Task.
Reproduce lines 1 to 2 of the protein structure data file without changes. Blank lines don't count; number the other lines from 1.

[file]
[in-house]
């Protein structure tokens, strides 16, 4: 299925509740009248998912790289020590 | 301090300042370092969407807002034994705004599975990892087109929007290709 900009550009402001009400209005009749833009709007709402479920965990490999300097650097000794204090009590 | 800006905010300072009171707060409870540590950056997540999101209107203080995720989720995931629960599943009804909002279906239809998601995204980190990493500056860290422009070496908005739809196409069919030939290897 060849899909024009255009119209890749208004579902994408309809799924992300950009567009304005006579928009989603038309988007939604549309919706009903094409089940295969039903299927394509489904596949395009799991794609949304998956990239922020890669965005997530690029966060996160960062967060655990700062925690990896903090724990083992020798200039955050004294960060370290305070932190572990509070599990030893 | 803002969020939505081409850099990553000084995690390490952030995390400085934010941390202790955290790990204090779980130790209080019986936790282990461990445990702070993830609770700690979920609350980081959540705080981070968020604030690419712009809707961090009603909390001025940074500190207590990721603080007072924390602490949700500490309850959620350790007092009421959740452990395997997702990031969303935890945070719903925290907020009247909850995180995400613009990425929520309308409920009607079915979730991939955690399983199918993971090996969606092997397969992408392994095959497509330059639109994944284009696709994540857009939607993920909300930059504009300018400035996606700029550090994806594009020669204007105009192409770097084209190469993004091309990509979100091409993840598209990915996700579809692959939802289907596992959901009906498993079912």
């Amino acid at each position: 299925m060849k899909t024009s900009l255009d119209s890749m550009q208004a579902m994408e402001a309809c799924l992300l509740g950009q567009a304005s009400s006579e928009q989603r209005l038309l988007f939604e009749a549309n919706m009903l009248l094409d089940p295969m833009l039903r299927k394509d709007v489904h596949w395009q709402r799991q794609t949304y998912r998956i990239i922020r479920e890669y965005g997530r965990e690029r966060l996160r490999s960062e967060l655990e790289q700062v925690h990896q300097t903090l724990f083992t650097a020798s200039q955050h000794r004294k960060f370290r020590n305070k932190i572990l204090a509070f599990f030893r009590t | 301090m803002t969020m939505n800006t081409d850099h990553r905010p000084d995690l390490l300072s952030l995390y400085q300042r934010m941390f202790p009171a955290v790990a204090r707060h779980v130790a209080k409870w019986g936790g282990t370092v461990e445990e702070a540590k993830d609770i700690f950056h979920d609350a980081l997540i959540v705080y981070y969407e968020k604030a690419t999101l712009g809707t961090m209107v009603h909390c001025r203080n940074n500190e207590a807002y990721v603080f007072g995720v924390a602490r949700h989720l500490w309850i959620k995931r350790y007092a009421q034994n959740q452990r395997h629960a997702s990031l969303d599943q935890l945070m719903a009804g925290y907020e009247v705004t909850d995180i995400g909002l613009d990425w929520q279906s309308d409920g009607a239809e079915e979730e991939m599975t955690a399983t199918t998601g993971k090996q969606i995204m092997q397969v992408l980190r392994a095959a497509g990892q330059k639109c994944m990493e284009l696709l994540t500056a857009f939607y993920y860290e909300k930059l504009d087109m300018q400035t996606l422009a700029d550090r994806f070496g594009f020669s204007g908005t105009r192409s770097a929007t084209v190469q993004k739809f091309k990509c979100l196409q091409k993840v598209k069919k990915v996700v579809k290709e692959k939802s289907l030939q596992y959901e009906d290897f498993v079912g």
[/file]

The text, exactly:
[in-house]
């Protein structure tokens, strides 16, 4: 299925509740009248998912790289020590 | 301090300042370092969407807002034994705004599975990892087109929007290709 900009550009402001009400209005009749833009709007709402479920965990490999300097650097000794204090009590 | 800006905010300072009171707060409870540590950056997540999101209107203080995720989720995931629960599943009804909002279906239809998601995204980190990493500056860290422009070496908005739809196409069919030939290897 060849899909024009255009119209890749208004579902994408309809799924992300950009567009304005006579928009989603038309988007939604549309919706009903094409089940295969039903299927394509489904596949395009799991794609949304998956990239922020890669965005997530690029966060996160960062967060655990700062925690990896903090724990083992020798200039955050004294960060370290305070932190572990509070599990030893 | 803002969020939505081409850099990553000084995690390490952030995390400085934010941390202790955290790990204090779980130790209080019986936790282990461990445990702070993830609770700690979920609350980081959540705080981070968020604030690419712009809707961090009603909390001025940074500190207590990721603080007072924390602490949700500490309850959620350790007092009421959740452990395997997702990031969303935890945070719903925290907020009247909850995180995400613009990425929520309308409920009607079915979730991939955690399983199918993971090996969606092997397969992408392994095959497509330059639109994944284009696709994540857009939607993920909300930059504009300018400035996606700029550090994806594009020669204007105009192409770097084209190469993004091309990509979100091409993840598209990915996700579809692959939802289907596992959901009906498993079912």